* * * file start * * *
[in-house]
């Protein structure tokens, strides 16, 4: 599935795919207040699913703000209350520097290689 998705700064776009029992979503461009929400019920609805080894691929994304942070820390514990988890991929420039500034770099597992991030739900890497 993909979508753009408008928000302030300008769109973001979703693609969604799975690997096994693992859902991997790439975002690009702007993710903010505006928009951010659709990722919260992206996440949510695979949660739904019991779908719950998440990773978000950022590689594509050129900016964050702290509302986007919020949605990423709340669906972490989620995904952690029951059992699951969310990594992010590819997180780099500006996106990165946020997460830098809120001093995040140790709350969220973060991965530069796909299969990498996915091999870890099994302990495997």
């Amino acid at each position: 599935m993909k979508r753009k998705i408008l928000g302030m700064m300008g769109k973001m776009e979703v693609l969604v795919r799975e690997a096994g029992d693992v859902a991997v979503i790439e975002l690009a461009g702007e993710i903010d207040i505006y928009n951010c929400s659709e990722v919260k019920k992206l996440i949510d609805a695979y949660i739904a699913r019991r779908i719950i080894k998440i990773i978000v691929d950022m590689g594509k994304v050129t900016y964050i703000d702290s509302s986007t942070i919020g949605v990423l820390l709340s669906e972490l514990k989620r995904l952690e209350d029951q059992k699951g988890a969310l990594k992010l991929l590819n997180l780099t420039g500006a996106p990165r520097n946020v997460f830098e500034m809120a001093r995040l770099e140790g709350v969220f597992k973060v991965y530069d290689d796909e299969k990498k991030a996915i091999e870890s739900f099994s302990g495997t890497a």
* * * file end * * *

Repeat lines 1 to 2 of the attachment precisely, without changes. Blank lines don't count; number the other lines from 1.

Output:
[in-house]
């Protein structure tokens, strides 16, 4: 599935795919207040699913703000209350520097290689 998705700064776009029992979503461009929400019920609805080894691929994304942070820390514990988890991929420039500034770099597992991030739900890497 993909979508753009408008928000302030300008769109973001979703693609969604799975690997096994693992859902991997790439975002690009702007993710903010505006928009951010659709990722919260992206996440949510695979949660739904019991779908719950998440990773978000950022590689594509050129900016964050702290509302986007919020949605990423709340669906972490989620995904952690029951059992699951969310990594992010590819997180780099500006996106990165946020997460830098809120001093995040140790709350969220973060991965530069796909299969990498996915091999870890099994302990495997």